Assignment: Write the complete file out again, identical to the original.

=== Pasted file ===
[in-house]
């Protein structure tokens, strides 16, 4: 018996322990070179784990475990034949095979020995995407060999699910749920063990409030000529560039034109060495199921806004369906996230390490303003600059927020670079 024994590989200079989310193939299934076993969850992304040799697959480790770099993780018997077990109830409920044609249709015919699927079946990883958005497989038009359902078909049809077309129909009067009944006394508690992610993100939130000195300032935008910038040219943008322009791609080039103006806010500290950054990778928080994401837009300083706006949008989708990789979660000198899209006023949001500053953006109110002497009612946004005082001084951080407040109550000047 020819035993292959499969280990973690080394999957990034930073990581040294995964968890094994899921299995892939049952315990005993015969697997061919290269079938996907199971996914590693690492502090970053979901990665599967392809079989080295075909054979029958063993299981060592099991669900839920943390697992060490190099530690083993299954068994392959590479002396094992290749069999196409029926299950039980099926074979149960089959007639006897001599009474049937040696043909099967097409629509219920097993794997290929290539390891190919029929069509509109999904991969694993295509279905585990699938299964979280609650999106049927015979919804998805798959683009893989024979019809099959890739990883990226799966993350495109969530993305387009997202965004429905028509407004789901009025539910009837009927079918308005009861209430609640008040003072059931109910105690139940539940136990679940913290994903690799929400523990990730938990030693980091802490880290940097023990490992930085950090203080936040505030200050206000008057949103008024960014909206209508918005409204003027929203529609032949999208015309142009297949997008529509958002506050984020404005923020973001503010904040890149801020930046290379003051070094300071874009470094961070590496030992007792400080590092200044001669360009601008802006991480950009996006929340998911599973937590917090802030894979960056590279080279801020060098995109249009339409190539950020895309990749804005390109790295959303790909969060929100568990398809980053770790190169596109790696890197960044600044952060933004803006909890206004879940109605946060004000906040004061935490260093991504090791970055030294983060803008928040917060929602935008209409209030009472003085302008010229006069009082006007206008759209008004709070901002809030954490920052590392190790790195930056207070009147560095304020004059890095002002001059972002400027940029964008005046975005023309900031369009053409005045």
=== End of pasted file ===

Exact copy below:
[in-house]
């Protein structure tokens, strides 16, 4: 018996322990070179784990475990034949095979020995995407060999699910749920063990409030000529560039034109060495199921806004369906996230390490303003600059927020670079 024994590989200079989310193939299934076993969850992304040799697959480790770099993780018997077990109830409920044609249709015919699927079946990883958005497989038009359902078909049809077309129909009067009944006394508690992610993100939130000195300032935008910038040219943008322009791609080039103006806010500290950054990778928080994401837009300083706006949008989708990789979660000198899209006023949001500053953006109110002497009612946004005082001084951080407040109550000047 020819035993292959499969280990973690080394999957990034930073990581040294995964968890094994899921299995892939049952315990005993015969697997061919290269079938996907199971996914590693690492502090970053979901990665599967392809079989080295075909054979029958063993299981060592099991669900839920943390697992060490190099530690083993299954068994392959590479002396094992290749069999196409029926299950039980099926074979149960089959007639006897001599009474049937040696043909099967097409629509219920097993794997290929290539390891190919029929069509509109999904991969694993295509279905585990699938299964979280609650999106049927015979919804998805798959683009893989024979019809099959890739990883990226799966993350495109969530993305387009997202965004429905028509407004789901009025539910009837009927079918308005009861209430609640008040003072059931109910105690139940539940136990679940913290994903690799929400523990990730938990030693980091802490880290940097023990490992930085950090203080936040505030200050206000008057949103008024960014909206209508918005409204003027929203529609032949999208015309142009297949997008529509958002506050984020404005923020973001503010904040890149801020930046290379003051070094300071874009470094961070590496030992007792400080590092200044001669360009601008802006991480950009996006929340998911599973937590917090802030894979960056590279080279801020060098995109249009339409190539950020895309990749804005390109790295959303790909969060929100568990398809980053770790190169596109790696890197960044600044952060933004803006909890206004879940109605946060004000906040004061935490260093991504090791970055030294983060803008928040917060929602935008209409209030009472003085302008010229006069009082006007206008759209008004709070901002809030954490920052590392190790790195930056207070009147560095304020004059890095002002001059972002400027940029964008005046975005023309900031369009053409005045």